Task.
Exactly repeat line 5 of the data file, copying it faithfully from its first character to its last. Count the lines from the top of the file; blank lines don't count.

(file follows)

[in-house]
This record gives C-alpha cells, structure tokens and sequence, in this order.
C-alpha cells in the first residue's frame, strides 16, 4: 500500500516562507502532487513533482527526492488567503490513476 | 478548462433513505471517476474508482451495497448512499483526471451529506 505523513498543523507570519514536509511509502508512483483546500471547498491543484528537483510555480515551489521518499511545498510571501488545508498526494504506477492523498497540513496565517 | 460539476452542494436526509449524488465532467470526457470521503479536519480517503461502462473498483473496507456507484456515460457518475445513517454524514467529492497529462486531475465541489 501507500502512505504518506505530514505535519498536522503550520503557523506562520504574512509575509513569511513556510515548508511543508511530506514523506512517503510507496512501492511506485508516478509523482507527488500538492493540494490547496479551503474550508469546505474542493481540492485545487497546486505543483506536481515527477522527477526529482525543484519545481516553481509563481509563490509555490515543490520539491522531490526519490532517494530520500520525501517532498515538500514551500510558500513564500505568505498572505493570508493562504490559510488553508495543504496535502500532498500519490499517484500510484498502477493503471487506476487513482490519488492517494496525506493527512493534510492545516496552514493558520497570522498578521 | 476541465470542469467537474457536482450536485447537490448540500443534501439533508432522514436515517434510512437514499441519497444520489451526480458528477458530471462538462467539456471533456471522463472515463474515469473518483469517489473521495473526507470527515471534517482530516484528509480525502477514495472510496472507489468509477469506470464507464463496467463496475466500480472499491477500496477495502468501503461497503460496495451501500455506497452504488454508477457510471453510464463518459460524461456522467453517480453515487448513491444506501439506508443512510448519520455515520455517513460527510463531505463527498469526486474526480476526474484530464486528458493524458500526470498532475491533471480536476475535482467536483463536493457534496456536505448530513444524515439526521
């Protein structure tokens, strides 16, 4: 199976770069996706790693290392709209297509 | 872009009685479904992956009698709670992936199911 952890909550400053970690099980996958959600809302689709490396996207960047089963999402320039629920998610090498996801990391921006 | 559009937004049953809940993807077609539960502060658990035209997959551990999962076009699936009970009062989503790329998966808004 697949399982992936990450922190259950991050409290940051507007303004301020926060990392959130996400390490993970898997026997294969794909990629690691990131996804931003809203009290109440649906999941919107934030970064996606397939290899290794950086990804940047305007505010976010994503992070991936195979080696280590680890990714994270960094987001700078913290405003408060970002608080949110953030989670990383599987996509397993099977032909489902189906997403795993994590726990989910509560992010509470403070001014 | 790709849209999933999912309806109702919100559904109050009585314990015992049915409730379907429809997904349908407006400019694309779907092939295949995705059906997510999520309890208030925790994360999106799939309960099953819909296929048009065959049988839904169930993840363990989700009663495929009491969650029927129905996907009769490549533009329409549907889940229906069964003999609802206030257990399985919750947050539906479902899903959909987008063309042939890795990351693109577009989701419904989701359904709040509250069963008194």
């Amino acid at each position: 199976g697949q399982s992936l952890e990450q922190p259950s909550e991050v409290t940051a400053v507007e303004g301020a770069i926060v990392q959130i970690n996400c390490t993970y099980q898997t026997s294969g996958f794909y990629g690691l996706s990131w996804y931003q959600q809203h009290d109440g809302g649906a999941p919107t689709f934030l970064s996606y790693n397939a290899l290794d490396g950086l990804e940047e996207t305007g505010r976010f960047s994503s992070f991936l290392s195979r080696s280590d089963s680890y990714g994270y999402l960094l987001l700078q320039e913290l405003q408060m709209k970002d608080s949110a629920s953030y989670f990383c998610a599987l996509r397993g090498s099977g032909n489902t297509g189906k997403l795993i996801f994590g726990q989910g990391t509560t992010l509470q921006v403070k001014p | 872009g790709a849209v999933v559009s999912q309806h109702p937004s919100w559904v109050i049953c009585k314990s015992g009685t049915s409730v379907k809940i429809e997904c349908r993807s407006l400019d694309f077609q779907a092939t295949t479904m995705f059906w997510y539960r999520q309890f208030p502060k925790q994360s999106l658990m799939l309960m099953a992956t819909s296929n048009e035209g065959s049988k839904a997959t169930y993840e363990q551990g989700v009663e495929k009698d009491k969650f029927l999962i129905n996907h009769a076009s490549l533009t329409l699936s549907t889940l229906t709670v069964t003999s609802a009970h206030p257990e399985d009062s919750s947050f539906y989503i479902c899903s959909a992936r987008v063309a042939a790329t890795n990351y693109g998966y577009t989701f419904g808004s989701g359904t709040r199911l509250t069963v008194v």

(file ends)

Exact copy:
């Amino acid at each position: 199976g697949q399982s992936l952890e990450q922190p259950s909550e991050v409290t940051a400053v507007e303004g301020a770069i926060v990392q959130i970690n996400c390490t993970y099980q898997t026997s294969g996958f794909y990629g690691l996706s990131w996804y931003q959600q809203h009290d109440g809302g649906a999941p919107t689709f934030l970064s996606y790693n397939a290899l290794d490396g950086l990804e940047e996207t305007g505010r976010f960047s994503s992070f991936l290392s195979r080696s280590d089963s680890y990714g994270y999402l960094l987001l700078q320039e913290l405003q408060m709209k970002d608080s949110a629920s953030y989670f990383c998610a599987l996509r397993g090498s099977g032909n489902t297509g189906k997403l795993i996801f994590g726990q989910g990391t509560t992010l509470q921006v403070k001014p | 872009g790709a849209v999933v559009s999912q309806h109702p937004s919100w559904v109050i049953c009585k314990s015992g009685t049915s409730v379907k809940i429809e997904c349908r993807s407006l400019d694309f077609q779907a092939t295949t479904m995705f059906w997510y539960r999520q309890f208030p502060k925790q994360s999106l658990m799939l309960m099953a992956t819909s296929n048009e035209g065959s049988k839904a997959t169930y993840e363990q551990g989700v009663e495929k009698d009491k969650f029927l999962i129905n996907h009769a076009s490549l533009t329409l699936s549907t889940l229906t709670v069964t003999s609802a009970h206030p257990e399985d009062s919750s947050f539906y989503i479902c899903s959909a992936r987008v063309a042939a790329t890795n990351y693109g998966y577009t989701f419904g808004s989701g359904t709040r199911l509250t069963v008194v």